May 2005
Volume 46, Issue 13
ARVO Annual Meeting Abstract  |   May 2005
OKN and Smooth Pursuit in Parkinson's Disease
Author Affiliations & Notes
  • I. Gottlob
    Ophthalmology, University of Leicester, Leicester, United Kingdom
  • H. Shekhar
    Ophthalmology, University of Leicester, Leicester, United Kingdom
  • Y. Rajabally
    Neurology, University Hospitals of Leicester, Leicester, United Kingdom
  • F.A. Proudlock
    Ophthalmology, University of Leicester, Leicester, United Kingdom
  • Footnotes
    Commercial Relationships  I. Gottlob, None; H. Shekhar, None; Y. Rajabally, None; F.A. Proudlock, None.
  • Footnotes
    Support  Ulverscroft Foundation
Investigative Ophthalmology & Visual Science May 2005, Vol.46, 2399. doi:
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      I. Gottlob, H. Shekhar, Y. Rajabally, F.A. Proudlock; OKN and Smooth Pursuit in Parkinson's Disease . Invest. Ophthalmol. Vis. Sci. 2005;46(13):2399.

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      © ARVO (1962-2015); The Authors (2016-present)

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Abstract: : Purpose:In Parkinson’s disease (PD) hypometric saccades, reduced smooth pursuit and defects in the vestibulo–ocular reflex have been described. We also have reported changed reading patterns. In the current study we investigated optokinetic nystagmus (OKN) compared to smooth pursuit (SP) in PD. Methods: Eye movements of 22 PD patients without clinical frontal lobe involvement (mean age 65.3 years, SD 11 years, 15 males, 8 females, mean Hoehn & Yahr stage 2.1, SD 0.7) were compared to 23 healthy control subjects (mean age 65.2 years, SD 11.8 years, 11 males, 12 females) during horizontal binocular OKN and smooth pursuit at a stimulation velocity of 20 and 40 °/sec. OKN was elicited using high contrast vertical linear stripes back projected onto a screen measuring 65°horizontally and 50° vertically. Linear SP was elicited by a black dot moving linearly ±30° to the right and left of the screen. Eye movements were performed using head–free conditions with a high–resolution infrared eye tracker (Eyelink, Sensomotoric Instruments). For OKN the mean slow phase velocity (MSPV) and the beat frequency (BF) were evaluated, for SP the mean velocity (MSV) and numbers of saccades per ramp (SPR) were calculated Results: For OKN, PD patients had significant reduce of MSPV (at 20 °/sec mean 10.6 °/sec, SE 0.7 °/sec; at 40 °/sec mean 6.41 °/sec, SE 2.18 °/sec) than controls (at 20 °/sec mean 13.9 °/sec, SE 0.7 °/sec (p=0.005)); at 40 °/sec mean 17.2 °/sec, SE 2.18°/sec (p=0.0001)). OKN BF was reduced in PD patients (mean 2.9 Hz, SE 0.14 for 20 °/sec stimulation; mean 2.53 Hz, SE 0.16 for 40 °/sec stimulation) when compared to control subjects (mean 3.4 Hz, SE 0.11 (p=0.138) for 20 °/sec stimulation; mean 3.01 Hz, SE 0.13 (p=0.05) for 40 °/sec stimulation). However, we did not find a difference in SP between PD patients and controls for MSPV and SPR. Conclusions: While there was no difference in smooth pursuit in PD patients and controls even at higher stimulus velocities, OKN was very poor in PD patients, especially at 40°/sec. Normal SP in PD could be attributed to the head–free recordings performed in this study. Differences in PD patients between OKN and SP support changes in different cortical pathways.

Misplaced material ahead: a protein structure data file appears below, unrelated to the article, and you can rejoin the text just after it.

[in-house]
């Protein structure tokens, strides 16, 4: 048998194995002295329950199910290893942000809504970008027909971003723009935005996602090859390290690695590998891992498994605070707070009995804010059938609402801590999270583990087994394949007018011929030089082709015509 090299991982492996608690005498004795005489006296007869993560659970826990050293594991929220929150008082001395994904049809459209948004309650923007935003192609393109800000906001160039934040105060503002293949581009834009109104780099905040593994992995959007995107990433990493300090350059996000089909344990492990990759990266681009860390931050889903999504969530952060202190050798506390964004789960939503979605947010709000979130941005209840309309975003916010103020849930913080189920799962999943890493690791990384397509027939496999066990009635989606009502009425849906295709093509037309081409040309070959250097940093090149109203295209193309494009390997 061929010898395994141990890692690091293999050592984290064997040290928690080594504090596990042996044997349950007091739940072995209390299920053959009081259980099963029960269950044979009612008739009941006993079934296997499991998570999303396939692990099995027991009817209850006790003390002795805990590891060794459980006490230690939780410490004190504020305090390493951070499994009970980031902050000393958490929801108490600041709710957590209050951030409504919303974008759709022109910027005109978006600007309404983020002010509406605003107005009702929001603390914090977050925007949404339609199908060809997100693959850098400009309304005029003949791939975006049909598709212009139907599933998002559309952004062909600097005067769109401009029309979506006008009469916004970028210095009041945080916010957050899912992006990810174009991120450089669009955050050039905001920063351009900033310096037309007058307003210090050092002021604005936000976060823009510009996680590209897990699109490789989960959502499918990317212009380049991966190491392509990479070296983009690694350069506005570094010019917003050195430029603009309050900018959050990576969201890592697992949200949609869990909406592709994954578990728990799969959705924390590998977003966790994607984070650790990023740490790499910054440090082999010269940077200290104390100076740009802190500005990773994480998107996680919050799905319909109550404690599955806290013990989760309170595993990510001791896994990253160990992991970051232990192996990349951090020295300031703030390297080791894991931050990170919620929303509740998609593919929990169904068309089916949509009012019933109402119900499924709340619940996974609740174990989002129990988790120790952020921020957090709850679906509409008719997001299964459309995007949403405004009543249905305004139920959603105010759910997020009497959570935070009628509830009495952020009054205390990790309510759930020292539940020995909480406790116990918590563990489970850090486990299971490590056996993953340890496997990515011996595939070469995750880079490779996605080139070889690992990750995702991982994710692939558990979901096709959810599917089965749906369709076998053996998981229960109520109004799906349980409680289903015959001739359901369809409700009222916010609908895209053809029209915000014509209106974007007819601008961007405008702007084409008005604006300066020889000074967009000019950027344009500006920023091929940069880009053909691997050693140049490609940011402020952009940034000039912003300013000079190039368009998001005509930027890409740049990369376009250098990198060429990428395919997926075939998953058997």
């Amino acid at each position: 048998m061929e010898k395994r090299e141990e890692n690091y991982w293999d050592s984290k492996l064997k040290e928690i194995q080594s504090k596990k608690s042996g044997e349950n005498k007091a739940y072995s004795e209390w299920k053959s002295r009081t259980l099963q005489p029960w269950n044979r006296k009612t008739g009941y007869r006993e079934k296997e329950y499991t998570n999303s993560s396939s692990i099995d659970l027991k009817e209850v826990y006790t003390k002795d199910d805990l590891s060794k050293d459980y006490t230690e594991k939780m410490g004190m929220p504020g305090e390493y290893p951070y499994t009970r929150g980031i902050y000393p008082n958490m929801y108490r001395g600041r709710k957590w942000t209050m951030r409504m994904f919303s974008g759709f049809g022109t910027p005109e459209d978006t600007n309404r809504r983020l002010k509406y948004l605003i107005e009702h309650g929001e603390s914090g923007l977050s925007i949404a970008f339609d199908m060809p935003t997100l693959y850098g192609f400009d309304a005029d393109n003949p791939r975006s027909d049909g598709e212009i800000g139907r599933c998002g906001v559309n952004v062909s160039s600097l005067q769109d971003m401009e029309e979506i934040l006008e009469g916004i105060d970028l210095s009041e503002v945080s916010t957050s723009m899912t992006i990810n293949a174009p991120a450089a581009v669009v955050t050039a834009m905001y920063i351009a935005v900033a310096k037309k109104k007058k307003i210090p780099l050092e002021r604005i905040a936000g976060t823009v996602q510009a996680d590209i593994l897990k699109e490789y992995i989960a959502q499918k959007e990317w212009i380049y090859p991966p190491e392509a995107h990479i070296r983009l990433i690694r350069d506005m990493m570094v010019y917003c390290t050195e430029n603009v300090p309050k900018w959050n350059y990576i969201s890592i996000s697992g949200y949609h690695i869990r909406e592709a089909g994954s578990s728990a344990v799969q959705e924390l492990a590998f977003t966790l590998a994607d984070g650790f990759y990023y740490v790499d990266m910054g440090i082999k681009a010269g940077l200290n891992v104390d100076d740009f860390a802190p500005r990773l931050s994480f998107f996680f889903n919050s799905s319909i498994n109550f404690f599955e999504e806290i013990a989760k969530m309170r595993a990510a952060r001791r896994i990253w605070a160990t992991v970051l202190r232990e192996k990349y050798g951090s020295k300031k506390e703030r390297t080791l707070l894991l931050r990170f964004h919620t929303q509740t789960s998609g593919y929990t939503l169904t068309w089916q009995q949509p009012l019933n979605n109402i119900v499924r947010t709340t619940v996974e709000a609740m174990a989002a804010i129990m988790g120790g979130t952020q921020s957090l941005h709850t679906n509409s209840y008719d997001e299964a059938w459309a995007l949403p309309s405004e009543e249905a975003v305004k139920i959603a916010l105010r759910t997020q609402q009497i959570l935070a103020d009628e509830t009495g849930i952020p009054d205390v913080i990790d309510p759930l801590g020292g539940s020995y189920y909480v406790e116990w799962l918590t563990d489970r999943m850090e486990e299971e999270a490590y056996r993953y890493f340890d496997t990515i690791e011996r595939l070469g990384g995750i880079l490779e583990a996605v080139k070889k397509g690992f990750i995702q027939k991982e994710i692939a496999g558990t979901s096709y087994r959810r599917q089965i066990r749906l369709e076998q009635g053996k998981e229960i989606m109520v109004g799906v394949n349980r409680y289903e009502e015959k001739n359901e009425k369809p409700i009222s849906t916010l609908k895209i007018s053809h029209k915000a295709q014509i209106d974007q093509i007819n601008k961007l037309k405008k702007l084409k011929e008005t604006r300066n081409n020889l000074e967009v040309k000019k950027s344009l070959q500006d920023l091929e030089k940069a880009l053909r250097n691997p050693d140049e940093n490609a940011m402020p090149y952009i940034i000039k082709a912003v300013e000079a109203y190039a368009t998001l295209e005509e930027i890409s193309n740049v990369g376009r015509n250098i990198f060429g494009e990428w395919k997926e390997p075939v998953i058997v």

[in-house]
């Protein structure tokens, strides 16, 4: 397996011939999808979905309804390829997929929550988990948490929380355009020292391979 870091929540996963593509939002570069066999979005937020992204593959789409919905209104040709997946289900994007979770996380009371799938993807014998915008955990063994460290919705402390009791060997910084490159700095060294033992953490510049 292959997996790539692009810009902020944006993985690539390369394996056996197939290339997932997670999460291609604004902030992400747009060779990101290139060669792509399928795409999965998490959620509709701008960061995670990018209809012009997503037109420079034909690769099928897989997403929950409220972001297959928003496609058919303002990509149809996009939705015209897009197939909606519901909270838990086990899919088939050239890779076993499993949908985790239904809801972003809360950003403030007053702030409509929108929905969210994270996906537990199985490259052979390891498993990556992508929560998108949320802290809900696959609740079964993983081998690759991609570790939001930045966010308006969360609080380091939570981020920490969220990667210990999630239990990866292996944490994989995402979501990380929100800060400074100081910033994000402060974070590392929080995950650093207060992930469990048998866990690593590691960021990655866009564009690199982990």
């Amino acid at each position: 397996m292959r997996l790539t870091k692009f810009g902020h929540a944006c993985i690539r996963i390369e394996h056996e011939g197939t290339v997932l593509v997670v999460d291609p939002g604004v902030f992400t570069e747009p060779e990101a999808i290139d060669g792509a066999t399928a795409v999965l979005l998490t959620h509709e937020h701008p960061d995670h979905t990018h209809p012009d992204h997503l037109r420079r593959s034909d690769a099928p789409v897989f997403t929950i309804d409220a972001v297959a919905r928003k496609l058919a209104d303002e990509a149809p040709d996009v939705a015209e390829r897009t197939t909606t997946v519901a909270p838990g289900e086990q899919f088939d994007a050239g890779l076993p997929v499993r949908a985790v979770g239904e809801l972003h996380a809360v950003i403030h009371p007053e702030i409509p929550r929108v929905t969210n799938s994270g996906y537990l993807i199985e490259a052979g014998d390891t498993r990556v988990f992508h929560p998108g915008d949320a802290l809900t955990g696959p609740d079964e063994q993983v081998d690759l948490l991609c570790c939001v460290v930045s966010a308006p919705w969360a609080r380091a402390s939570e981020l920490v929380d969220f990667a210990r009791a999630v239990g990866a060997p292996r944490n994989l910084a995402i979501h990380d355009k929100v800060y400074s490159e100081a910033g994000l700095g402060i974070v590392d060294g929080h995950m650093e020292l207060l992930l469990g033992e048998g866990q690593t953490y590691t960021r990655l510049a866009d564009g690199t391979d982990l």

Keywords: eye movements: saccades and pursuits • neuro-ophthalmology: diagnosis • visual impairment: neuro-ophthalmological disease 

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